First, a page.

Shaykh Riyad Nadwi (PhD in Cognitive Science) points out the flaws in a recent scientific publication that claims Arabic is a ‘hard’ for the brain.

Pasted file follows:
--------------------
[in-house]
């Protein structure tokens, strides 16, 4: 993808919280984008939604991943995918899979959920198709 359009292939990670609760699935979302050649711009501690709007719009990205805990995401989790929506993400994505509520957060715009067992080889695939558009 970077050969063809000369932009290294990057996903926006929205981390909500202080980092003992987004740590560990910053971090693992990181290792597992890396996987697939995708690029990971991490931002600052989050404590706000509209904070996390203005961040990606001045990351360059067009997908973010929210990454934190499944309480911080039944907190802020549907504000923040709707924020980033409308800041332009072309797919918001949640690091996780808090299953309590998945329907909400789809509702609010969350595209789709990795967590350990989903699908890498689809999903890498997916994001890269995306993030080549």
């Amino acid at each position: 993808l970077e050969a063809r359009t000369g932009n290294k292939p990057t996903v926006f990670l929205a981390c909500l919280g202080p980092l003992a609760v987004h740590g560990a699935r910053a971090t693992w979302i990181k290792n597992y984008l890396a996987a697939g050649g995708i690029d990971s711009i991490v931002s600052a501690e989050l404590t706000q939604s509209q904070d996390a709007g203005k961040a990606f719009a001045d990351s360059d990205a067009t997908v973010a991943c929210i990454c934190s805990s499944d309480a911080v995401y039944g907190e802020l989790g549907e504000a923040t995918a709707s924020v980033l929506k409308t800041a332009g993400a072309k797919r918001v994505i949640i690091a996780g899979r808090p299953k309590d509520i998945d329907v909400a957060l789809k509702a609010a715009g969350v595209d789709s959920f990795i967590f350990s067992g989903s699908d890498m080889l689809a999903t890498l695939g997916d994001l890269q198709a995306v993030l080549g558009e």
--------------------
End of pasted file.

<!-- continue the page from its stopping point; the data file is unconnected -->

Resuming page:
On Saturday morning I woke up to find my inbox inundated with emails linking to an article on the BBC’s website entitled Reading Arabic “hard for brain” with an embedded picture of little Muslim girls in hijab reading the Arabic alphabet. Parents, somewhat concerned about the potential strain upon their children’s brains, were inquiring about the validity of the claims made in the article. Having looked at the original research paper in the journal Neuropsychology (Language Status and Hemispheric Involvement in Reading: Evidence From Trilingual Arabic Speakers Tested in Arabic, Hebrew and English written by Raphiq Ibrahim and Zohar Eviatar, published by the American Psychological Association 2009, Vol. 23, No. 2, 240–254), upon which the news item was based, I think there is a need for some clarifications that were, in the pursuit of sensationalism and perhaps anti-Arabic bias, ignored by both the researchers and the BBC science correspondent who authored the article, Dr Katie Alcock. I apologise in advance for the use of technical jargon but it is inescapable in this instance. This is a blatant and malicious attack posited within a scientific framework and therefore it requires, at least in part, a discussion in scientific terms. I will try to simplify my language as much as possible.